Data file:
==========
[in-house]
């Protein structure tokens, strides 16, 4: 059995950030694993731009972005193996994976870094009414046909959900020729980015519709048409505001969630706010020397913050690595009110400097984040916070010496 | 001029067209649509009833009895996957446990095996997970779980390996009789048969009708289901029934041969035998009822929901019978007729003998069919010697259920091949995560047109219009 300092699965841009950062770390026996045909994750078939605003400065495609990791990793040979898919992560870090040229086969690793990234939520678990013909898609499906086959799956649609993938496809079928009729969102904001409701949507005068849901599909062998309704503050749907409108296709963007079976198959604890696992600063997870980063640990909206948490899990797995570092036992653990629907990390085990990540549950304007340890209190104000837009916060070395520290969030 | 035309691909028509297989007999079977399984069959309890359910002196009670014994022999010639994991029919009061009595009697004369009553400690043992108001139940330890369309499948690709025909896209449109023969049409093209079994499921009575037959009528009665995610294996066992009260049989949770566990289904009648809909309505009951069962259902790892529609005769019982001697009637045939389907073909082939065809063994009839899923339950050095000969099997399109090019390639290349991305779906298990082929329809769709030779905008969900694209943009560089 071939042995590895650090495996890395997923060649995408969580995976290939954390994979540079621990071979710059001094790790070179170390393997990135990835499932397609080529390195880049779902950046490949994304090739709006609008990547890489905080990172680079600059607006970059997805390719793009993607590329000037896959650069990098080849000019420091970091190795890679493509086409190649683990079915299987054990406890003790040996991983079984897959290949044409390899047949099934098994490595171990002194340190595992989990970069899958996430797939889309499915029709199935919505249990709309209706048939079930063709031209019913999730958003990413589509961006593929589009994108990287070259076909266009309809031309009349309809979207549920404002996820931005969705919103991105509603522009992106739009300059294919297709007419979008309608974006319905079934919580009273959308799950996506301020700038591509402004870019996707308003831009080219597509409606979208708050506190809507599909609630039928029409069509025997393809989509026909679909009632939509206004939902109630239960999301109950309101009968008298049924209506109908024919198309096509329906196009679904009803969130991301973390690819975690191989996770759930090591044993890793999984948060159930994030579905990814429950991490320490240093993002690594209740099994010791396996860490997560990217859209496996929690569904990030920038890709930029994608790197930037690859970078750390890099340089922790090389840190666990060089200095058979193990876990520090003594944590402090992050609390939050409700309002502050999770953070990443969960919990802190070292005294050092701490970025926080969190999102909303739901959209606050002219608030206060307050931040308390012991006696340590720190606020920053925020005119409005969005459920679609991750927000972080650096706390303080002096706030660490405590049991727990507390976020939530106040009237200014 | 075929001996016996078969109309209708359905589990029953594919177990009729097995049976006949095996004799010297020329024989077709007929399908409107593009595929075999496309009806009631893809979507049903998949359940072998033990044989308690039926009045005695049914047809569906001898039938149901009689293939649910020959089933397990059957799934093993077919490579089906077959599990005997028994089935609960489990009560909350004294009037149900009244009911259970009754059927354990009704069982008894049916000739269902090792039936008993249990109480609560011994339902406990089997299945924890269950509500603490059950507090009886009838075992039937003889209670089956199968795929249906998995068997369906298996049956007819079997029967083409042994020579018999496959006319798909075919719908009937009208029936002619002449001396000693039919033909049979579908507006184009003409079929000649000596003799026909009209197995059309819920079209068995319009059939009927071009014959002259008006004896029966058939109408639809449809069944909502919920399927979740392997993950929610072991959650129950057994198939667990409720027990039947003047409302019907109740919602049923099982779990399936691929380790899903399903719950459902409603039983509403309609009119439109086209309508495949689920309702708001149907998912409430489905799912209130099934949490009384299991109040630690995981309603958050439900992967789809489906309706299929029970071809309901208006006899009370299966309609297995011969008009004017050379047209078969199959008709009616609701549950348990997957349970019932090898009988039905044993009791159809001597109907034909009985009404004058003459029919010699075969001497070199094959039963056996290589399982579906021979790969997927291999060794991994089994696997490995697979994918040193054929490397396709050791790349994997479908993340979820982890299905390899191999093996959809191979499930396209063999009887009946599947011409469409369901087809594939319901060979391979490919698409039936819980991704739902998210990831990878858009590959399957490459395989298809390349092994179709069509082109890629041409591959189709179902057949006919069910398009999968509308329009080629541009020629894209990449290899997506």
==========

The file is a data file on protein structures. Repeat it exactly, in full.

[in-house]
């Protein structure tokens, strides 16, 4: 059995950030694993731009972005193996994976870094009414046909959900020729980015519709048409505001969630706010020397913050690595009110400097984040916070010496 | 001029067209649509009833009895996957446990095996997970779980390996009789048969009708289901029934041969035998009822929901019978007729003998069919010697259920091949995560047109219009 300092699965841009950062770390026996045909994750078939605003400065495609990791990793040979898919992560870090040229086969690793990234939520678990013909898609499906086959799956649609993938496809079928009729969102904001409701949507005068849901599909062998309704503050749907409108296709963007079976198959604890696992600063997870980063640990909206948490899990797995570092036992653990629907990390085990990540549950304007340890209190104000837009916060070395520290969030 | 035309691909028509297989007999079977399984069959309890359910002196009670014994022999010639994991029919009061009595009697004369009553400690043992108001139940330890369309499948690709025909896209449109023969049409093209079994499921009575037959009528009665995610294996066992009260049989949770566990289904009648809909309505009951069962259902790892529609005769019982001697009637045939389907073909082939065809063994009839899923339950050095000969099997399109090019390639290349991305779906298990082929329809769709030779905008969900694209943009560089 071939042995590895650090495996890395997923060649995408969580995976290939954390994979540079621990071979710059001094790790070179170390393997990135990835499932397609080529390195880049779902950046490949994304090739709006609008990547890489905080990172680079600059607006970059997805390719793009993607590329000037896959650069990098080849000019420091970091190795890679493509086409190649683990079915299987054990406890003790040996991983079984897959290949044409390899047949099934098994490595171990002194340190595992989990970069899958996430797939889309499915029709199935919505249990709309209706048939079930063709031209019913999730958003990413589509961006593929589009994108990287070259076909266009309809031309009349309809979207549920404002996820931005969705919103991105509603522009992106739009300059294919297709007419979008309608974006319905079934919580009273959308799950996506301020700038591509402004870019996707308003831009080219597509409606979208708050506190809507599909609630039928029409069509025997393809989509026909679909009632939509206004939902109630239960999301109950309101009968008298049924209506109908024919198309096509329906196009679904009803969130991301973390690819975690191989996770759930090591044993890793999984948060159930994030579905990814429950991490320490240093993002690594209740099994010791396996860490997560990217859209496996929690569904990030920038890709930029994608790197930037690859970078750390890099340089922790090389840190666990060089200095058979193990876990520090003594944590402090992050609390939050409700309002502050999770953070990443969960919990802190070292005294050092701490970025926080969190999102909303739901959209606050002219608030206060307050931040308390012991006696340590720190606020920053925020005119409005969005459920679609991750927000972080650096706390303080002096706030660490405590049991727990507390976020939530106040009237200014 | 075929001996016996078969109309209708359905589990029953594919177990009729097995049976006949095996004799010297020329024989077709007929399908409107593009595929075999496309009806009631893809979507049903998949359940072998033990044989308690039926009045005695049914047809569906001898039938149901009689293939649910020959089933397990059957799934093993077919490579089906077959599990005997028994089935609960489990009560909350004294009037149900009244009911259970009754059927354990009704069982008894049916000739269902090792039936008993249990109480609560011994339902406990089997299945924890269950509500603490059950507090009886009838075992039937003889209670089956199968795929249906998995068997369906298996049956007819079997029967083409042994020579018999496959006319798909075919719908009937009208029936002619002449001396000693039919033909049979579908507006184009003409079929000649000596003799026909009209197995059309819920079209068995319009059939009927071009014959002259008006004896029966058939109408639809449809069944909502919920399927979740392997993950929610072991959650129950057994198939667990409720027990039947003047409302019907109740919602049923099982779990399936691929380790899903399903719950459902409603039983509403309609009119439109086209309508495949689920309702708001149907998912409430489905799912209130099934949490009384299991109040630690995981309603958050439900992967789809489906309706299929029970071809309901208006006899009370299966309609297995011969008009004017050379047209078969199959008709009616609701549950348990997957349970019932090898009988039905044993009791159809001597109907034909009985009404004058003459029919010699075969001497070199094959039963056996290589399982579906021979790969997927291999060794991994089994696997490995697979994918040193054929490397396709050791790349994997479908993340979820982890299905390899191999093996959809191979499930396209063999009887009946599947011409469409369901087809594939319901060979391979490919698409039936819980991704739902998210990831990878858009590959399957490459395989298809390349092994179709069509082109890629041409591959189709179902057949006919069910398009999968509308329009080629541009020629894209990449290899997506």